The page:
India is defined by its diversity. More than 400 cities have populations of 100,000 or more. Their neighborhoods are populated by people with a great range of incomes, livelihoods, and social and cultural backgrounds. And across the country, some 1.2 billion people speak 22 languages, belong to six ethnic groups, and practice seven major religions.
India’s size and growth make it attractive. Annual GDP growth has averaged more than 6 percent over the last ten years. Average household income is likely to triple over the next decade, while consumption will increase 3.6 times by 2020.
Income and expenditure patterns vary widely across consumer segments, however. This economic diversity, combined with the population’s mix of social and cultural identities, presents complex challenges to marketers. Moreover, with few large national, or even regional, retail chains, merchandising in India tends to be a localized business—a big challenge for manufacturers and marketers, both local and international.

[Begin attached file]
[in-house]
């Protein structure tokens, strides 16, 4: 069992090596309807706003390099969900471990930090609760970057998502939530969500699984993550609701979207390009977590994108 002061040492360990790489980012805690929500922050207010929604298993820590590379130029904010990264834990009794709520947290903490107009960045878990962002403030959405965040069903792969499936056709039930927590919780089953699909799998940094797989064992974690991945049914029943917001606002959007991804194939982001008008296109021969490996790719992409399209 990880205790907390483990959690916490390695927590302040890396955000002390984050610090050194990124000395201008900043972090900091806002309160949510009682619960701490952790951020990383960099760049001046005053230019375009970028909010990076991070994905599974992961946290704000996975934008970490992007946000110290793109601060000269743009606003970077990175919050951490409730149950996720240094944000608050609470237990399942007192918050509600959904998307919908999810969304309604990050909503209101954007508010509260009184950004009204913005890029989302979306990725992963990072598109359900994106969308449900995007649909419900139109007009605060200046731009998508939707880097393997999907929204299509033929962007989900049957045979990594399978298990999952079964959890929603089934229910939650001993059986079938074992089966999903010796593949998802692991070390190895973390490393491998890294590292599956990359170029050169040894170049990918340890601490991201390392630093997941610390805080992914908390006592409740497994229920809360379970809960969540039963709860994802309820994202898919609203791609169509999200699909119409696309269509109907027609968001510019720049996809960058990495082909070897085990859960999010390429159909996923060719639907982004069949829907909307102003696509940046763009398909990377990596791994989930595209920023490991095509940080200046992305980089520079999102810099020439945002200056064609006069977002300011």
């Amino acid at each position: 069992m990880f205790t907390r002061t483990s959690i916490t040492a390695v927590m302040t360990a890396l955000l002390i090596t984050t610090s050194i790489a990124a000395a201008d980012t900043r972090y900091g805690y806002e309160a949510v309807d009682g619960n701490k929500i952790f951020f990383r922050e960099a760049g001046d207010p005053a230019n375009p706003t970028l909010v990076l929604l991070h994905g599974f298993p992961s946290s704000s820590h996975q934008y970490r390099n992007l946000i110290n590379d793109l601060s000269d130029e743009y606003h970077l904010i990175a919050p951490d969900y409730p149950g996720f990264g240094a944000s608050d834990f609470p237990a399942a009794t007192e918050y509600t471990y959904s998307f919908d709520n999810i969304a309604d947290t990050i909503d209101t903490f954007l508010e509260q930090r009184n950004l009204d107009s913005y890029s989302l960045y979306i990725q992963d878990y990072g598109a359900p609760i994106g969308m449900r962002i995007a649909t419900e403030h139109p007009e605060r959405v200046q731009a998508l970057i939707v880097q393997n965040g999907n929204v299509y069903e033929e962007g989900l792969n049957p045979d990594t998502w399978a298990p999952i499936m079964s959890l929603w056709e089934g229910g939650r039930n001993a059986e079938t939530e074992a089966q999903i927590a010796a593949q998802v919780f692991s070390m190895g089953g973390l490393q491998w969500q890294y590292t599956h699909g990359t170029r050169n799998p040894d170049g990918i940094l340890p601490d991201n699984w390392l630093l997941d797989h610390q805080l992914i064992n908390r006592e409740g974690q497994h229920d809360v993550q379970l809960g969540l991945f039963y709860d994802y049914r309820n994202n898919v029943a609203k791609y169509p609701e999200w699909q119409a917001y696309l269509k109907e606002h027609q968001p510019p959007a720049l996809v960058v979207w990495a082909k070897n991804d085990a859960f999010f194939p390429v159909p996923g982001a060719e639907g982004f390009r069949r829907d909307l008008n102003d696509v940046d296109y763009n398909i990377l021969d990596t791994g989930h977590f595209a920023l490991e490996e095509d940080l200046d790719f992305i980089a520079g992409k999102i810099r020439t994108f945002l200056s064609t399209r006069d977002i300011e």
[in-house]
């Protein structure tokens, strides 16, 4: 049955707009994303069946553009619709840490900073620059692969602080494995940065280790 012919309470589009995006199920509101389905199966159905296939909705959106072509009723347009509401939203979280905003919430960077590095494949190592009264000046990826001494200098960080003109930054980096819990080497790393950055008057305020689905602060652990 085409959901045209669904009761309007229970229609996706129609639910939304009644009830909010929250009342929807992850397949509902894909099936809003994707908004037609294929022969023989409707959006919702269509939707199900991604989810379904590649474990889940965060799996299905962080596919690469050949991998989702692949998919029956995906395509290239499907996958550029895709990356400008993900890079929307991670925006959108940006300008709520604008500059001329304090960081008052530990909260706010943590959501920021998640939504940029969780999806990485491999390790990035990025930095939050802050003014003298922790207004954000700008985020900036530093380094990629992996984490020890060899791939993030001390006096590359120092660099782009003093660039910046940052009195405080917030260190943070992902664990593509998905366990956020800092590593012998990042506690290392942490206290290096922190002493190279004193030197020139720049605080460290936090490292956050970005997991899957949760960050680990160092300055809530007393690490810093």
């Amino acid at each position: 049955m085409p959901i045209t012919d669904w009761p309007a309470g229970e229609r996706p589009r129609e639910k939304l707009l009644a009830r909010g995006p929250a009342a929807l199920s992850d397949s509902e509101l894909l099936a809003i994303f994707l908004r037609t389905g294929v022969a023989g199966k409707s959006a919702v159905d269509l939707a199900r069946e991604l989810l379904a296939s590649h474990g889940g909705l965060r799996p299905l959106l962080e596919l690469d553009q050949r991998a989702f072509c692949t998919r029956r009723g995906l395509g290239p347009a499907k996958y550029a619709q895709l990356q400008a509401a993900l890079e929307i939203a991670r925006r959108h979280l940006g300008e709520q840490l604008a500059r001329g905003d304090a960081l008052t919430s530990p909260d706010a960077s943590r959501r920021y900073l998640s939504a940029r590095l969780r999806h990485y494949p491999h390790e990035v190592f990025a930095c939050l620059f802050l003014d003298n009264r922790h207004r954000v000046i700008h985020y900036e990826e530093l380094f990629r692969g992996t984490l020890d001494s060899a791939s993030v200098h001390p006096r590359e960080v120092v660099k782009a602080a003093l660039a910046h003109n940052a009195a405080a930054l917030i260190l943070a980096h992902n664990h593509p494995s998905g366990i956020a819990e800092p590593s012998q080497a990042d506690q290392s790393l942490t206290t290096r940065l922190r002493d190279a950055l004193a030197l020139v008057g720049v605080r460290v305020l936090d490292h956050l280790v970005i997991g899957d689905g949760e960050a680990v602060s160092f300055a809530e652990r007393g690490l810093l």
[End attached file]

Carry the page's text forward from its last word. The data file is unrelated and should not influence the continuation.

Marketers have historically approached India as a group of four zones that correspond roughly with income level: the high-income south, middle-income north and west, and low-income east. They have also concentrated their efforts on affluent and highly populated markets in India’s major metropolitan centers (those with populations of more than 1 million) and tier 1 cities (populations of 100,000 or more). These broad approaches have several shortcomings. One, of course, is that income levels and economic growth patterns vary substantially within each geographic zone. In the eastern zone, for example, the state of Bihar’s economy grew at an annual rate of 16 percent from 2010 to 2014, whereas Chhattisgarh’s GDP grew at 10 percent a year. Even within states, income levels and growth rates differ enormously by city, making it difficult for companies to know where to focus their resources. (See Exhibit 1.)